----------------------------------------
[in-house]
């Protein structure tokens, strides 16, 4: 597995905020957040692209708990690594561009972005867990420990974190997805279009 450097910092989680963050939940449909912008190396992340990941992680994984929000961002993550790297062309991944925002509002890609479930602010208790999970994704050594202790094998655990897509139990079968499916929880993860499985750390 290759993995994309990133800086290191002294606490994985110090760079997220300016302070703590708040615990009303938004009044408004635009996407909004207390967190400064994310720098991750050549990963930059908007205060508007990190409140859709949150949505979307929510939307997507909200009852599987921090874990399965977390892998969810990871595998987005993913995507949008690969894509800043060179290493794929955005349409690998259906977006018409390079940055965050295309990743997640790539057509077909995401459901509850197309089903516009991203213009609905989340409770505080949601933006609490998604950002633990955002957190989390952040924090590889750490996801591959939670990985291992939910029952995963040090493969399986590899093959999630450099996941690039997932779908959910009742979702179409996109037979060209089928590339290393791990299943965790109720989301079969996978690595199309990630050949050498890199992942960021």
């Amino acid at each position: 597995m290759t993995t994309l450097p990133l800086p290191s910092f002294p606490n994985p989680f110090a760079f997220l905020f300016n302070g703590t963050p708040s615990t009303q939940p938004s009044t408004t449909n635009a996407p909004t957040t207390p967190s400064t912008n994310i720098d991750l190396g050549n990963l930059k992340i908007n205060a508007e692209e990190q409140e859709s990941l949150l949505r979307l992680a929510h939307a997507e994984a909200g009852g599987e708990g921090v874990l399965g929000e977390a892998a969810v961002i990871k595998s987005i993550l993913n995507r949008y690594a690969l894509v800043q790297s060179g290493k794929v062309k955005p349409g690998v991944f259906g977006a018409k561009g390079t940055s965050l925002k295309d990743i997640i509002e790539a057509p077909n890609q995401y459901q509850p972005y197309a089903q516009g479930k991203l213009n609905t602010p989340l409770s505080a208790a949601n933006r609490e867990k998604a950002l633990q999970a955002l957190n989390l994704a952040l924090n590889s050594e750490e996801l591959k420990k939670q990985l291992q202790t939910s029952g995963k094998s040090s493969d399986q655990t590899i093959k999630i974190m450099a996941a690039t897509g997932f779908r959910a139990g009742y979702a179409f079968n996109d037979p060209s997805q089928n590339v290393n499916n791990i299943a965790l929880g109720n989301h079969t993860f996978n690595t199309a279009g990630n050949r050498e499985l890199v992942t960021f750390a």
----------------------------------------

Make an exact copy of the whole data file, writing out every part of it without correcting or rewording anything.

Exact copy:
[in-house]
């Protein structure tokens, strides 16, 4: 597995905020957040692209708990690594561009972005867990420990974190997805279009 450097910092989680963050939940449909912008190396992340990941992680994984929000961002993550790297062309991944925002509002890609479930602010208790999970994704050594202790094998655990897509139990079968499916929880993860499985750390 290759993995994309990133800086290191002294606490994985110090760079997220300016302070703590708040615990009303938004009044408004635009996407909004207390967190400064994310720098991750050549990963930059908007205060508007990190409140859709949150949505979307929510939307997507909200009852599987921090874990399965977390892998969810990871595998987005993913995507949008690969894509800043060179290493794929955005349409690998259906977006018409390079940055965050295309990743997640790539057509077909995401459901509850197309089903516009991203213009609905989340409770505080949601933006609490998604950002633990955002957190989390952040924090590889750490996801591959939670990985291992939910029952995963040090493969399986590899093959999630450099996941690039997932779908959910009742979702179409996109037979060209089928590339290393791990299943965790109720989301079969996978690595199309990630050949050498890199992942960021």
């Amino acid at each position: 597995m290759t993995t994309l450097p990133l800086p290191s910092f002294p606490n994985p989680f110090a760079f997220l905020f300016n302070g703590t963050p708040s615990t009303q939940p938004s009044t408004t449909n635009a996407p909004t957040t207390p967190s400064t912008n994310i720098d991750l190396g050549n990963l930059k992340i908007n205060a508007e692209e990190q409140e859709s990941l949150l949505r979307l992680a929510h939307a997507e994984a909200g009852g599987e708990g921090v874990l399965g929000e977390a892998a969810v961002i990871k595998s987005i993550l993913n995507r949008y690594a690969l894509v800043q790297s060179g290493k794929v062309k955005p349409g690998v991944f259906g977006a018409k561009g390079t940055s965050l925002k295309d990743i997640i509002e790539a057509p077909n890609q995401y459901q509850p972005y197309a089903q516009g479930k991203l213009n609905t602010p989340l409770s505080a208790a949601n933006r609490e867990k998604a950002l633990q999970a955002l957190n989390l994704a952040l924090n590889s050594e750490e996801l591959k420990k939670q990985l291992q202790t939910s029952g995963k094998s040090s493969d399986q655990t590899i093959k999630i974190m450099a996941a690039t897509g997932f779908r959910a139990g009742y979702a179409f079968n996109d037979p060209s997805q089928n590339v290393n499916n791990i299943a965790l929880g109720n989301h079969t993860f996978n690595t199309a279009g990630n050949r050498e499985l890199v992942t960021f750390a």